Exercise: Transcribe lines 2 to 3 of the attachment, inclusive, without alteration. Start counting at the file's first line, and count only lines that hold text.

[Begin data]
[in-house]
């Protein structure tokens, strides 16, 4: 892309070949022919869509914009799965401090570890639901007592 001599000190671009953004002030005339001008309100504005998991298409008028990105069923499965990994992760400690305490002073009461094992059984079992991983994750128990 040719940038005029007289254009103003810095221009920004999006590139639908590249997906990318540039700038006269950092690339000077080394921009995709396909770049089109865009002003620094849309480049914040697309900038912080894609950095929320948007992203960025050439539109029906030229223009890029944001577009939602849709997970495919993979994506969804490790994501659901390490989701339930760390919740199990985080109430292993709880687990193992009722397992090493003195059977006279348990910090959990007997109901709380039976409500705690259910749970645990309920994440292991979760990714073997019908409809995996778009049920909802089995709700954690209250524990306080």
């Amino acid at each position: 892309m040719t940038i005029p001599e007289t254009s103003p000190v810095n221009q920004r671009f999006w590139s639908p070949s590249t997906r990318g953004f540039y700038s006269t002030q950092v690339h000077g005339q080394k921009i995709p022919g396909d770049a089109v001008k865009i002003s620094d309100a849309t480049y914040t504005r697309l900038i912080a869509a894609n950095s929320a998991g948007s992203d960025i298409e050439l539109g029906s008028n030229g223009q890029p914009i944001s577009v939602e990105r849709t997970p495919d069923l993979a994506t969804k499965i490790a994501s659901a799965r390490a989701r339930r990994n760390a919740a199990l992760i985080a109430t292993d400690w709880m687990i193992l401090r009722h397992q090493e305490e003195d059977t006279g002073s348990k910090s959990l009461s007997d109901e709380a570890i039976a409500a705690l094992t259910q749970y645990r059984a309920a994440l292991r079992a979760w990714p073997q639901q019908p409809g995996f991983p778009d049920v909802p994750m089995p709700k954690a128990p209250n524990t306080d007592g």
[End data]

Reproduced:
């Protein structure tokens, strides 16, 4: 892309070949022919869509914009799965401090570890639901007592 001599000190671009953004002030005339001008309100504005998991298409008028990105069923499965990994992760400690305490002073009461094992059984079992991983994750128990 040719940038005029007289254009103003810095221009920004999006590139639908590249997906990318540039700038006269950092690339000077080394921009995709396909770049089109865009002003620094849309480049914040697309900038912080894609950095929320948007992203960025050439539109029906030229223009890029944001577009939602849709997970495919993979994506969804490790994501659901390490989701339930760390919740199990985080109430292993709880687990193992009722397992090493003195059977006279348990910090959990007997109901709380039976409500705690259910749970645990309920994440292991979760990714073997019908409809995996778009049920909802089995709700954690209250524990306080």
């Amino acid at each position: 892309m040719t940038i005029p001599e007289t254009s103003p000190v810095n221009q920004r671009f999006w590139s639908p070949s590249t997906r990318g953004f540039y700038s006269t002030q950092v690339h000077g005339q080394k921009i995709p022919g396909d770049a089109v001008k865009i002003s620094d309100a849309t480049y914040t504005r697309l900038i912080a869509a894609n950095s929320a998991g948007s992203d960025i298409e050439l539109g029906s008028n030229g223009q890029p914009i944001s577009v939602e990105r849709t997970p495919d069923l993979a994506t969804k499965i490790a994501s659901a799965r390490a989701r339930r990994n760390a919740a199990l992760i985080a109430t292993d400690w709880m687990i193992l401090r009722h397992q090493e305490e003195d059977t006279g002073s348990k910090s959990l009461s007997d109901e709380a570890i039976a409500a705690l094992t259910q749970y645990r059984a309920a994440l292991r079992a979760w990714p073997q639901q019908p409809g995996f991983p778009d049920v909802p994750m089995p709700k954690a128990p209250n524990t306080d007592g």